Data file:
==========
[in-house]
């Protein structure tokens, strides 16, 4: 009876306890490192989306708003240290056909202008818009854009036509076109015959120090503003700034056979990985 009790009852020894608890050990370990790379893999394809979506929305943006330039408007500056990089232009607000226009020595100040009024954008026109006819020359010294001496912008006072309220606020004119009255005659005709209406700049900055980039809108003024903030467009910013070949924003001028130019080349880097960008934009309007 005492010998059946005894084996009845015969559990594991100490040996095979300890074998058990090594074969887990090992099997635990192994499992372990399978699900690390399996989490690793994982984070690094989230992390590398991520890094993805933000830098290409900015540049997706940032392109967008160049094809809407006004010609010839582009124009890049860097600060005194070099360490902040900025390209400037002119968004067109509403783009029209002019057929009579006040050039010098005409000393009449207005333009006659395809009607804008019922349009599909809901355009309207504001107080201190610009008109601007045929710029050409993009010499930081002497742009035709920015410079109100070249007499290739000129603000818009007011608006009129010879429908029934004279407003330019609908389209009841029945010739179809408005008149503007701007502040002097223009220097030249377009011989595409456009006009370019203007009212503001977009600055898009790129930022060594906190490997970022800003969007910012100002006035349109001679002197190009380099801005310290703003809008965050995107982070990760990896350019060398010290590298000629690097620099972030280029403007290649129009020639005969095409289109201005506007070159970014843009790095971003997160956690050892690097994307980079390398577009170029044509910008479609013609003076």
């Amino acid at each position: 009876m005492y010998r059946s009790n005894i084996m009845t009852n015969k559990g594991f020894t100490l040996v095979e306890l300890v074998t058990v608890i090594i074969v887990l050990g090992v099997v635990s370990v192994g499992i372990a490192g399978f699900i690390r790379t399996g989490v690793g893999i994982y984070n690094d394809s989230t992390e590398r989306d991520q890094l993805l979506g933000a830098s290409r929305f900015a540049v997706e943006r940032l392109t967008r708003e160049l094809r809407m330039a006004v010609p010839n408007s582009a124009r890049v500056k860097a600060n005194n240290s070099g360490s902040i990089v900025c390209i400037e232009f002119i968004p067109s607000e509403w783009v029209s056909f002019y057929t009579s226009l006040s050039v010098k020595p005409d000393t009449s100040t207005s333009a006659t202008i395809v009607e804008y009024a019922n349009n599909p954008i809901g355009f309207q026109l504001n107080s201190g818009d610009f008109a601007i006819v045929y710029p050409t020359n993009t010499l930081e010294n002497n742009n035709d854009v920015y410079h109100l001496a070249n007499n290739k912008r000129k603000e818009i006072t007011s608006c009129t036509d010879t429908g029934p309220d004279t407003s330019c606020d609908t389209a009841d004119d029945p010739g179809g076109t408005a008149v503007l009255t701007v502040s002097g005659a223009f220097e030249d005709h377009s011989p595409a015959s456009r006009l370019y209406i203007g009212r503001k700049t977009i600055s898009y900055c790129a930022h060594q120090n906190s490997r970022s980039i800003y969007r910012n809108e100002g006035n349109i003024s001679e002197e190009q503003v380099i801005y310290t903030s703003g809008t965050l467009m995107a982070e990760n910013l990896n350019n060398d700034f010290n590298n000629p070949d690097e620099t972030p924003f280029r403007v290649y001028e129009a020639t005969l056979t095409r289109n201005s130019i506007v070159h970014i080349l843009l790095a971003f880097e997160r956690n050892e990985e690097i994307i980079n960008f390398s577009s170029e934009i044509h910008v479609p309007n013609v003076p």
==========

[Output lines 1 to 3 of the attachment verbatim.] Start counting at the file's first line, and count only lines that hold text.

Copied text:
[in-house]
């Protein structure tokens, strides 16, 4: 009876306890490192989306708003240290056909202008818009854009036509076109015959120090503003700034056979990985 009790009852020894608890050990370990790379893999394809979506929305943006330039408007500056990089232009607000226009020595100040009024954008026109006819020359010294001496912008006072309220606020004119009255005659005709209406700049900055980039809108003024903030467009910013070949924003001028130019080349880097960008934009309007 005492010998059946005894084996009845015969559990594991100490040996095979300890074998058990090594074969887990090992099997635990192994499992372990399978699900690390399996989490690793994982984070690094989230992390590398991520890094993805933000830098290409900015540049997706940032392109967008160049094809809407006004010609010839582009124009890049860097600060005194070099360490902040900025390209400037002119968004067109509403783009029209002019057929009579006040050039010098005409000393009449207005333009006659395809009607804008019922349009599909809901355009309207504001107080201190610009008109601007045929710029050409993009010499930081002497742009035709920015410079109100070249007499290739000129603000818009007011608006009129010879429908029934004279407003330019609908389209009841029945010739179809408005008149503007701007502040002097223009220097030249377009011989595409456009006009370019203007009212503001977009600055898009790129930022060594906190490997970022800003969007910012100002006035349109001679002197190009380099801005310290703003809008965050995107982070990760990896350019060398010290590298000629690097620099972030280029403007290649129009020639005969095409289109201005506007070159970014843009790095971003997160956690050892690097994307980079390398577009170029044509910008479609013609003076």
């Amino acid at each position: 009876m005492y010998r059946s009790n005894i084996m009845t009852n015969k559990g594991f020894t100490l040996v095979e306890l300890v074998t058990v608890i090594i074969v887990l050990g090992v099997v635990s370990v192994g499992i372990a490192g399978f699900i690390r790379t399996g989490v690793g893999i994982y984070n690094d394809s989230t992390e590398r989306d991520q890094l993805l979506g933000a830098s290409r929305f900015a540049v997706e943006r940032l392109t967008r708003e160049l094809r809407m330039a006004v010609p010839n408007s582009a124009r890049v500056k860097a600060n005194n240290s070099g360490s902040i990089v900025c390209i400037e232009f002119i968004p067109s607000e509403w783009v029209s056909f002019y057929t009579s226009l006040s050039v010098k020595p005409d000393t009449s100040t207005s333009a006659t202008i395809v009607e804008y009024a019922n349009n599909p954008i809901g355009f309207q026109l504001n107080s201190g818009d610009f008109a601007i006819v045929y710029p050409t020359n993009t010499l930081e010294n002497n742009n035709d854009v920015y410079h109100l001496a070249n007499n290739k912008r000129k603000e818009i006072t007011s608006c009129t036509d010879t429908g029934p309220d004279t407003s330019c606020d609908t389209a009841d004119d029945p010739g179809g076109t408005a008149v503007l009255t701007v502040s002097g005659a223009f220097e030249d005709h377009s011989p595409a015959s456009r006009l370019y209406i203007g009212r503001k700049t977009i600055s898009y900055c790129a930022h060594q120090n906190s490997r970022s980039i800003y969007r910012n809108e100002g006035n349109i003024s001679e002197e190009q503003v380099i801005y310290t903030s703003g809008t965050l467009m995107a982070e990760n910013l990896n350019n060398d700034f010290n590298n000629p070949d690097e620099t972030p924003f280029r403007v290649y001028e129009a020639t005969l056979t095409r289109n201005s130019i506007v070159h970014i080349l843009l790095a971003f880097e997160r956690n050892e990985e690097i994307i980079n960008f390398s577009s170029e934009i044509h910008v479609p309007n013609v003076p």